- Clues—a note found on the floor; a message on an answering machine; a notation on a calendar, a diary entry, a letter/note from a friend.
- Interviews with witnesses—child selects witnesses to question; child selects questions to ask them and listens to/reads their answers.
- Interviews with suspects—child selects suspects to question; child selects questions to ask them and listens to/reads their answers.
- Case Review Screen—collects the information that the child has gathered; child has to organize/eliminate information.
- Solve the Case Screen—child fingers the perpetrator of the crime and selects reasons for his/her conclusion (motive, opportunity, ability).
Number of steps taken to solve the case; time?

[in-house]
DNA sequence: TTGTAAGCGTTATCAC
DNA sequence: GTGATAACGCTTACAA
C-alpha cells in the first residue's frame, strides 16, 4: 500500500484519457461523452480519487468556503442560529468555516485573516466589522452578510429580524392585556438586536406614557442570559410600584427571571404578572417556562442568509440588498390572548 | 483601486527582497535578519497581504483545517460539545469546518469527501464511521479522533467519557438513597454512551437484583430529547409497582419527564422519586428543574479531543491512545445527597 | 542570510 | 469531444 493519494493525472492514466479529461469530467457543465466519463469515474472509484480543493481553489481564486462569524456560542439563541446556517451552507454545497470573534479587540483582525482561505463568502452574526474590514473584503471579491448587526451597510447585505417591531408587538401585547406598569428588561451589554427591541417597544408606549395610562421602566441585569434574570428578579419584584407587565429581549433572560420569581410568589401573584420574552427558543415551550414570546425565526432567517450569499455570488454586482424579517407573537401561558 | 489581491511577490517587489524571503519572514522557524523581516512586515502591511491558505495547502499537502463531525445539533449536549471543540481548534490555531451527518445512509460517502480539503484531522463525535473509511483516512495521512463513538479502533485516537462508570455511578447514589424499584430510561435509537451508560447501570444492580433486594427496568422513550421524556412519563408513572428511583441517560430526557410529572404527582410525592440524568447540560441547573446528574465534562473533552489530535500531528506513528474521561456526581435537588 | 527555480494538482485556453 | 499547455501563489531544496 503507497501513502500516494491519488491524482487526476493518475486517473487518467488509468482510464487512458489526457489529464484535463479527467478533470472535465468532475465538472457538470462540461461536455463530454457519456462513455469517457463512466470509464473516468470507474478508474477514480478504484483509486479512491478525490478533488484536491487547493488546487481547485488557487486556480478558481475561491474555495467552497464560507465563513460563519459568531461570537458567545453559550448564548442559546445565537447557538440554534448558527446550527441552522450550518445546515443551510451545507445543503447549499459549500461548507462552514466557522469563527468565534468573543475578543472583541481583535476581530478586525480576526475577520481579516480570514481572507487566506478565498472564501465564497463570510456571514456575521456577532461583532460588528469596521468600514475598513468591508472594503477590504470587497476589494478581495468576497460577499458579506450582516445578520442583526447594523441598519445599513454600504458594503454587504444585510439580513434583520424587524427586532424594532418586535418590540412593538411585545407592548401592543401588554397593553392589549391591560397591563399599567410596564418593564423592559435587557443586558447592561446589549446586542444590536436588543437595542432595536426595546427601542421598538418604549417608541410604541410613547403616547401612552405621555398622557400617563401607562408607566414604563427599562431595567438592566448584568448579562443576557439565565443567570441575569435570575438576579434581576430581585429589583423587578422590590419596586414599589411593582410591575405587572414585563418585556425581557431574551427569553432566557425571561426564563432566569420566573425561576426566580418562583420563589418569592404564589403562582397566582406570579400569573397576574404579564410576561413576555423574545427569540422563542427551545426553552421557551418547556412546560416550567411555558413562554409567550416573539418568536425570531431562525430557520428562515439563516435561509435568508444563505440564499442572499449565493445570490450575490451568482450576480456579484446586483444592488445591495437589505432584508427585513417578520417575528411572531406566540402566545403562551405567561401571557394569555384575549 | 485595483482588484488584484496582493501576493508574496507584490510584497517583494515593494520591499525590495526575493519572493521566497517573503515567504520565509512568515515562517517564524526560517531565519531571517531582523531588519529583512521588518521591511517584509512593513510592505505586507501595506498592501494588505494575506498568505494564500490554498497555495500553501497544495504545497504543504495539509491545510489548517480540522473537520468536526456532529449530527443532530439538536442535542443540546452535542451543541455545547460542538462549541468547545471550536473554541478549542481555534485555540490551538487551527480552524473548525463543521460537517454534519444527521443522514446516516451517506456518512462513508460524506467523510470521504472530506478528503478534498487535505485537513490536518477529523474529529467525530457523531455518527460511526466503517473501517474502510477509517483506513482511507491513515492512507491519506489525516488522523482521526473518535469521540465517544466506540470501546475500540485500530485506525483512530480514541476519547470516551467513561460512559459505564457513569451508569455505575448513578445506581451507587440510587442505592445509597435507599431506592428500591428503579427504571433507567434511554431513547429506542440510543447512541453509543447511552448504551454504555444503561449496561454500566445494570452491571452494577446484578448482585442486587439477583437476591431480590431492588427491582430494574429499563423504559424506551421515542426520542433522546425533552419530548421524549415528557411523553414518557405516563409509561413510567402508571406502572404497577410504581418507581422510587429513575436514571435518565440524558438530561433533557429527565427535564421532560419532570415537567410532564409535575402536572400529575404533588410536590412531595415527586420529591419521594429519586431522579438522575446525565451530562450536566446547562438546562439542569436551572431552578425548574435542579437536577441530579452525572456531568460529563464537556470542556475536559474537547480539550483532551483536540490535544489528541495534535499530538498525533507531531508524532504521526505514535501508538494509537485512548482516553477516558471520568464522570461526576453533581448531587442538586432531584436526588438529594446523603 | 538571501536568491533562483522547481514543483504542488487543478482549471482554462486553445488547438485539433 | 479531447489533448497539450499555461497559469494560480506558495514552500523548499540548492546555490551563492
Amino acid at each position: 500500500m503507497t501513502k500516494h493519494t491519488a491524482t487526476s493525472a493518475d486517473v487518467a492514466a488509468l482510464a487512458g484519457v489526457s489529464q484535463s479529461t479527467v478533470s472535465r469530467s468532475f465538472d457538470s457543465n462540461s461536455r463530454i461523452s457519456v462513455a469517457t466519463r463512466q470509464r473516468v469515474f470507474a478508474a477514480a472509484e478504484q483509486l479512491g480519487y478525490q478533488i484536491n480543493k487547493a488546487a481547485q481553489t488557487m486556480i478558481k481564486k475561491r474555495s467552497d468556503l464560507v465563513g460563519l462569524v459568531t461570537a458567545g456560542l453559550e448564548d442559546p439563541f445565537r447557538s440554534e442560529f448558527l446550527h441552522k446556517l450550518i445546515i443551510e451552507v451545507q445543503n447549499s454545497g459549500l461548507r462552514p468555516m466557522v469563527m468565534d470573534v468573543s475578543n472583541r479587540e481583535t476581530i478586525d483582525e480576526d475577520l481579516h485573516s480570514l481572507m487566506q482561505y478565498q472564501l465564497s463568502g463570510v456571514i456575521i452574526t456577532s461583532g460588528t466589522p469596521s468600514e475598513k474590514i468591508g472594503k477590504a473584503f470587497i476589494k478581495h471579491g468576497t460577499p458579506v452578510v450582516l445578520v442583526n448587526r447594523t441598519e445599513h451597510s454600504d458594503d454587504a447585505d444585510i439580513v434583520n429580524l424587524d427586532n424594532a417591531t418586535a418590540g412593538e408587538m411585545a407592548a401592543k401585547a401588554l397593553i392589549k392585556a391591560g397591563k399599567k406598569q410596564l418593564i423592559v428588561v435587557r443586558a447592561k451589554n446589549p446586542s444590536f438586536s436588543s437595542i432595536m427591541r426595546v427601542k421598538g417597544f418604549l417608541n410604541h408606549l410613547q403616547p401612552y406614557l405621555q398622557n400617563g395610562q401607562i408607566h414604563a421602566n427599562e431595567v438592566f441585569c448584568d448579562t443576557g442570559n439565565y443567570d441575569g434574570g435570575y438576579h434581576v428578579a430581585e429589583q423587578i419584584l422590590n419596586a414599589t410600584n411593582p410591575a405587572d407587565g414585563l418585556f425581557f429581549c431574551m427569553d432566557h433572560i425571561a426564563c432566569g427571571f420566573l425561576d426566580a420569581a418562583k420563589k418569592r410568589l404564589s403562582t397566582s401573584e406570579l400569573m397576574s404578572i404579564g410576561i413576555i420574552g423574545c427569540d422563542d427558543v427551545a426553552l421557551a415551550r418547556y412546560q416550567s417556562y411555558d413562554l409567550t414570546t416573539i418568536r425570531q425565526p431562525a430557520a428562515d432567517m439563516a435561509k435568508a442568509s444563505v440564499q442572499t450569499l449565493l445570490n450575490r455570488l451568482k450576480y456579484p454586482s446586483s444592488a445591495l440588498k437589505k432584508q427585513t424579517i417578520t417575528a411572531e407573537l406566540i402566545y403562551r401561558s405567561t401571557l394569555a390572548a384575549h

Reasoning - what clues they classify as relevant or irrelevant
If they have enough information to solve the case or jump in to solve it without all the information
- Flow chart of screens
- Drag clues to a second pane on the side representing clue is important
- Define steps - clicks, clues used, important screens visited
Word Mastermind Task (Game 2)
A computer game in which the child must guess a series of 4-, 5-, and 6-letter words, given the first or first and second letters (and a clue?).For each guess, the computer indicates:
- which letters guessed are in the word;
- which letters guessed are in the word and in the correct place.
“We’re going to play a word game that’s similar to Hangman. I have a secret word. I will show you 1 or 2 letters of that word, and tell you how many letters it has in all, then you try to figure out what the word is. For each guess, I will tell you which letters you have guessed that are in the word, and which letters you have guessed that are in the word and in the correct place.”
How many moves it takes to discover the correct word; how far they get through the series (?).
- Do not represent correct letters in a line (misleading) - representation of correct letters do not represent which letters are correct or wrong
3D Maze Task